Your child is up at bat and strikes out. She throws down the bat and stomps off the field, tears in her eyes.
While doing his homework, your child can’t figure out the answer to a math problem. He crumples up his entire paper in frustration and slams the book closed. Not a chance of starting over tonight.
Educators today often refer to encouraging a growth mindset in children. What does this mean? Given the fast pace of the world that we live in it is critical that children learn to use critical thinking and problem solving as a way of life. Gone are the days when reading, writing and ‘rithmetic were the staples of a child’s education curriculum. Today we are concerned with not only what children learn but how they learn and how they can apply that ability to challenges they will face in everyday life.
Two Ways to Develop a Growth Mindset
Begin by re-framing the idea of imperfection and failure. In the past we were all taught to strive for perfection. Practice makes perfect was the motto. However, focusing on striving for perfection can create an environment where imperfection and failure is not tolerated or is avoided. Instead, re-frame imperfection as a part of the unique person that we all are.
In a previous post, I wrote about the benefits of embracing our limitations and how something beautiful can come from that. In her book, The Gift of Imperfection, Brene Brown shares research that shows when we acknowledge our imperfections and actually consider them the building blocks that shape us and make us who we are, then we develop into a more joyful and resilient person.
Sean Stevenson, motivational speaker, was born with osteogenesis imperfecta not expected to live past birth. He identifies accepting his disability as a gift rather than a burden a being a turning point in his life. It was this decision that has shaped his life as a successful motivational speaker and teacher. In a growth mindset, challenges become opportunities for self-improvement.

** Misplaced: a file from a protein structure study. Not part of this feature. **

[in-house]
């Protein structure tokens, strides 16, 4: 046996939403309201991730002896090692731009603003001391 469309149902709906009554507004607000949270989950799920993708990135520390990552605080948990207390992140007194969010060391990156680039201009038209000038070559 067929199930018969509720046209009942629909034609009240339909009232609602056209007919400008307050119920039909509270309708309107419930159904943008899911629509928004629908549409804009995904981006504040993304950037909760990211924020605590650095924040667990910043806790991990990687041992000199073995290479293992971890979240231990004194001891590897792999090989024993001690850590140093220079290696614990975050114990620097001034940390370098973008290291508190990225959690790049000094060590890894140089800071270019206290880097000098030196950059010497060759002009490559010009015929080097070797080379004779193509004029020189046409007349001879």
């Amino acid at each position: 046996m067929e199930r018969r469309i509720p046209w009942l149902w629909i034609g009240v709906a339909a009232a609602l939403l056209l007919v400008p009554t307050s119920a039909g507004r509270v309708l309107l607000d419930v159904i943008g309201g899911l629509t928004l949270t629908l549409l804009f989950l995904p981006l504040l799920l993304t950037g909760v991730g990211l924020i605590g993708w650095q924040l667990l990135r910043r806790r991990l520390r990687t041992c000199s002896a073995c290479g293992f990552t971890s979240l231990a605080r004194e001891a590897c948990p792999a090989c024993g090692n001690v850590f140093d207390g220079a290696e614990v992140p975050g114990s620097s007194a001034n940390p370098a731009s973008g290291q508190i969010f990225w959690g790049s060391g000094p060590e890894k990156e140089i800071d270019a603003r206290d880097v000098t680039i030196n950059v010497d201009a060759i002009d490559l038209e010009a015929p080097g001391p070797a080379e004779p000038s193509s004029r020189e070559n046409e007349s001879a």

The second way to develop a growth mindset is to actually welcome all opportunities to learn and grow especially those where there is the risk of failure. We learn more from our failures than we ever do from our successes. Of course this is hard to accept when we are in the midst of a failing experience but think back over your own history. Aren’t there important lessons that you have learned from failure, even if it was to try a different path? Taking imperfect action and accepting that failure is often a consequence of taking risks,can be a gift, but it takes a proactive mindset to learn and grow from the benefits of each.
Wyatt the Wonder Dog Learns about Winning
Wyatt the Wonder Dog didn’t make it on the All Star baseball team and he feels like a loser. All his friends will be playing baseball this summer, while he and his pesky sister, Callie, visit grandparents at the beach. How Wyatt learns to handle disappointment and failure will be an important lesson for the future. Will he give up trying new things? Will he have the confidence to try again? Are there some things that take more practice and persistence to learn than others?
Wyatt the Wonder Dog Learns about Winning (Wyatt the Wonder Dog Books) (Volume 5)